The Culture War Is Over: Conservatives Lost

Gay Marriage will not wreck traditional marriage, Rod Dreher argues.  Instead, the rapid mainstreaming of gay marriage simply proves that traditional marriage was wrecked long ago.

In his recent piece in The American Conservative, Dreher channels Philip Rieff to argue that conservative Christians have already lost the culture wars.  The notion that people exist first and foremost as individuals replaced a sense of people as part of a Christian community long ago.

The current debate over gay marriage only serves as a mopping-up action by anti-Christianity.  The Christian sexual ethic, Rieff argued back in the 1960s, was not merely one rule imposed by Christianity.  Rather, the Christian sexual ethic represented the core of Christianity’s revolutionary anti-pagan cosmology.  Sex was not merely an expression of individual desire, but of God’s cosmic plan.  When Western culture abandoned that sexual ethic, Rieff argued, it offered nothing in its place.

Homosexuality and the issue of gay marriage, Dreher notes, do not change this pattern, but only complete it.  Dreher bases his case on data from Robert Putnam and David Campbell.  These political scientists noted in their 2010 book American Grace a striking demographic correlation between acceptance of homosexuality as morally neutral and a rapid decline in church membership.  When young people see homosexuality as just another way to be sexual, they do not switch to a liberal church.  Instead, they leave institutional Christianity altogether.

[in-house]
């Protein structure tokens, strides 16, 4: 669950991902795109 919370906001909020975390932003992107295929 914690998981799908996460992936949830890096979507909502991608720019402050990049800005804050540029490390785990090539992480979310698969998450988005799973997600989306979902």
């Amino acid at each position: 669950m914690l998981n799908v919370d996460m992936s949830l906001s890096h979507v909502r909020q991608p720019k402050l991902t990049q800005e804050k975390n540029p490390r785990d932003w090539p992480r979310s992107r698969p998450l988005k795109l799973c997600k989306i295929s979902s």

As Dreher argues,

Gay marriage signifies the final triumph of the Sexual Revolution and the dethroning of Christianity because it denies the core concept of Christian anthropology. In classical Christian teaching, the divinely sanctioned union of male and female is an icon of the relationship of Christ to His church and ultimately of God to His creation. This is why gay marriage negates Christian cosmology, from which we derive our modern concept of human rights and other fundamental goods of modernity. Whether we can keep them in the post-Christian epoch remains to be seen.

 

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